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Chad Finn

Don’t overlook the importance of the Celtics winning the battle of the big men in Game 4

Al Horford (right) stripped Bam Adebayo in the first half of Game 4.Jim Davis/Globe Staff

The Celtics’ starting big men don’t have a cool name like the Heat’s Edrice Femi “Bam” Adebayo.

Al Horford and Robert Williams mostly just answer to Al and Rob, which is the name equivalent of basic fundamentals, though the latter does still get shouted out as “Timelord” on occasion.

But in the Celtics’ series-tying, suspense-free 102-82 rout of the Heat in Game 4 of the Eastern Conference finals Monday night, Horford and Williams were so effective on both ends of the court, particularly in neutralizing Game 3 tormentor Adebayo, that they might as well have been called “Wham” Horford and “Slam” Williams.

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Horford delivered one of the odder stat lines you’ll see this postseason for a player who was crucial to victory; it was kind of a Draymond Green Special. In 33 minutes, he took just two shots, hitting a 3-pointer and a pair of free throws for his 5 points.

This was one of those nights when his value was found everywhere else in the box score: He grabbed 13 rebounds, blocked 4 shots — including one in the fourth quarter on which he either saluted the crowd or was feigning looking into the distance to see where the pulverized basketball landed — and dealt out 3 assists.

Perhaps most important, he set a physical tone in stifling Adebayo, who had just 9 points and six rebounds after dominating the Heat’s Game 3 win (31 points, 12 rebounds, 6 assists, 4 steals). And he did it immediately. On the first play of the game, Horford stripped the ball from Adebayo.

On this night, Bam couldn’t handle the Wham.

“Bam got it going last game, and guys take that personal,” said Celtics coach Ime Udoka.

Horford also contributed his usual array of intangibles. With Marcus Smart out with a high ankle sprain, Horford subtly picked up some of the ball-handling duties, making a point to push it up the court himself after virtually every one of his rebounds.

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It was impressive stuff for a soon-to-be 36-year-old carrying a heavy workload this postseason. We should be past the point of referring to Horford as unsung, because most fans know how good he is. But it was nice to see him get “sung” a bit by the Garden crowd midway through the third quarter when, after he stole the ball from Kyle Lowry on one possession and blocked a shot on the next, he got a standing ovation.

And Williams? His contributions are always more visceral. There was much suspense before the game waiting to see who was in and who was out for both teams, the physicality of this particular series and the long season as a whole taking a toll on both rosters.

The word that Williams, who had meniscus surgery in late March and missed Game 3, would play seemed essential to the Celtics’ chances, even more than having floor leader and defensive menace Smart out there. Adebayo throttled Celtics backup center Daniel Theis in the bubble two years ago, and he did it again in the tone-setting first few minutes of the Heat’s Game 3 runaway before Udoka determined it was wise to go with other options.

The Celtics, facing the threat of falling behind 3-1 and watching this extraordinary season — well, since January anyway — begin to fade to black, needed Williams to play, and they needed him to play well. So what a relief it was that he not only gave it a go on the aching knee, but was his usual active, often electrifying self as the Celtics seized early control and refused to let up.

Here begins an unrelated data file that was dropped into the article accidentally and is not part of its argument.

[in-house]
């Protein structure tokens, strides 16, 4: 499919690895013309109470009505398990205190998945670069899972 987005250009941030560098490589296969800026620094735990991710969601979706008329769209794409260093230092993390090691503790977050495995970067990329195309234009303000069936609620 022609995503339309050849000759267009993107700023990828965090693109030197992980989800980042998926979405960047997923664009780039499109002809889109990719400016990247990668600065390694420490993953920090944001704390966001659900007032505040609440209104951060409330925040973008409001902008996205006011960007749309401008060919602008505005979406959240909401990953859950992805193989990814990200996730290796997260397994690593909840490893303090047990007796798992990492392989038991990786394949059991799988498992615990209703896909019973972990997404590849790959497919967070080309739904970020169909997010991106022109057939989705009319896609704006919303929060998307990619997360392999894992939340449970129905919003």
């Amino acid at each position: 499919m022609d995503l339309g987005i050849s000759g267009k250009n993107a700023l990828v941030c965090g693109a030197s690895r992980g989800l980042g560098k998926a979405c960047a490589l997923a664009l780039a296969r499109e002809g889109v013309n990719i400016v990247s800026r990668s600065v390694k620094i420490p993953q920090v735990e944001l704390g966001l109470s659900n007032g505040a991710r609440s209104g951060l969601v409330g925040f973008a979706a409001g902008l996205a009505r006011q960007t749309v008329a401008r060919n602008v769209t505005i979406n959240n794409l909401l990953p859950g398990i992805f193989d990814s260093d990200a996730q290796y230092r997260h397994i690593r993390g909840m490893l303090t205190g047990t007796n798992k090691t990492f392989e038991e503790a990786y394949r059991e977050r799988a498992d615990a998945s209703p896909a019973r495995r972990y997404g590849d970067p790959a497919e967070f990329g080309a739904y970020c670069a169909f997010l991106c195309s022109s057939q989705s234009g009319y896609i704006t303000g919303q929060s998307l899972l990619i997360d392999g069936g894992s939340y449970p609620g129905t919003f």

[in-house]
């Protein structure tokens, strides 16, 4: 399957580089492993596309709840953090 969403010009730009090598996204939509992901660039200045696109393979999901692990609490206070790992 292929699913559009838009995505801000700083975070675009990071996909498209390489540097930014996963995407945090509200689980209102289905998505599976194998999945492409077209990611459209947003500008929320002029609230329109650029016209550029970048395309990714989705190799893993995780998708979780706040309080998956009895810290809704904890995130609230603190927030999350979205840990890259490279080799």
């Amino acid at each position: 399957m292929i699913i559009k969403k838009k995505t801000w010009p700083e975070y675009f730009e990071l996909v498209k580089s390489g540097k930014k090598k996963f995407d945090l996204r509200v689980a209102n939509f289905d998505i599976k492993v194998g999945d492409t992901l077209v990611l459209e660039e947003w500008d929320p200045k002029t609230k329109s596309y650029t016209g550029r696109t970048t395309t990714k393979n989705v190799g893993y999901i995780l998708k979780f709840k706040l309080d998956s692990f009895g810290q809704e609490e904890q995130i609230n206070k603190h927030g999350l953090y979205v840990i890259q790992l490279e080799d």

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Jaylen Brown, Al Horford, and Robert Williams swarmed Miami’s Bam Adebayo and took the ball away in the third quarter.Jim Davis/Globe Staff

Williams scored 12 points on 4-of-5 shooting, hit all four of his free throw attempts — he’s made 14 of 16 from the line in the postseason — grabbed nine rebounds, blocked two shots, and made his presence known to the Heat at all times.

“Every time they went to the basket,” noted Brian Scalabrine on NBC Sports Boston’s postgame show, “they were keeping an eye on where Robert Williams was.”

On offense, Williams stayed relatively earthbound by his usual soaring standards. He did catch a lob from a driving Horford for an early slam, but his greatest contribution was in doing some grunt work and helping the Celtics retain possession (he had five offensive rebounds) on a night when they shot just 39.7 percent.

When Rob Williams tipped in a Grant Williams miss at 10:45 of the second quarter, it was already the Celtics’ 25th rebound of the night to the Heat’s nine. The Celtics finished with 41 in the first half, including nine by Williams and eight by Horford, and 69 total.

Williams was limping slightly when he checked out for good with approximately seven minutes left in the third quarter, which immediately led to concern about his status for Game 5 in Miami Wednesday. Udoka said removing him was precautionary, and both Williams and Smart are questionable on the Game 5 injury report.

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Williams didn’t seem too bothered afterward.

“Great feeling being back with my guys,’’ he said. “The knee feels great … taking it day by day, spending a lot of time with the trainers. Throwing a lot of scenarios at it, see how it responds.”

Monday night, Williams’s knee responded well enough to help the Celtics respond in exactly the way they needed to. And so the countdown continues: Two more wins get the Celtics to the Finals. Six more get them a banner.

Here’s to good health the rest of the way.


Chad Finn can be reached at chad.finn@globe.com. Follow him on Twitter @GlobeChadFinn.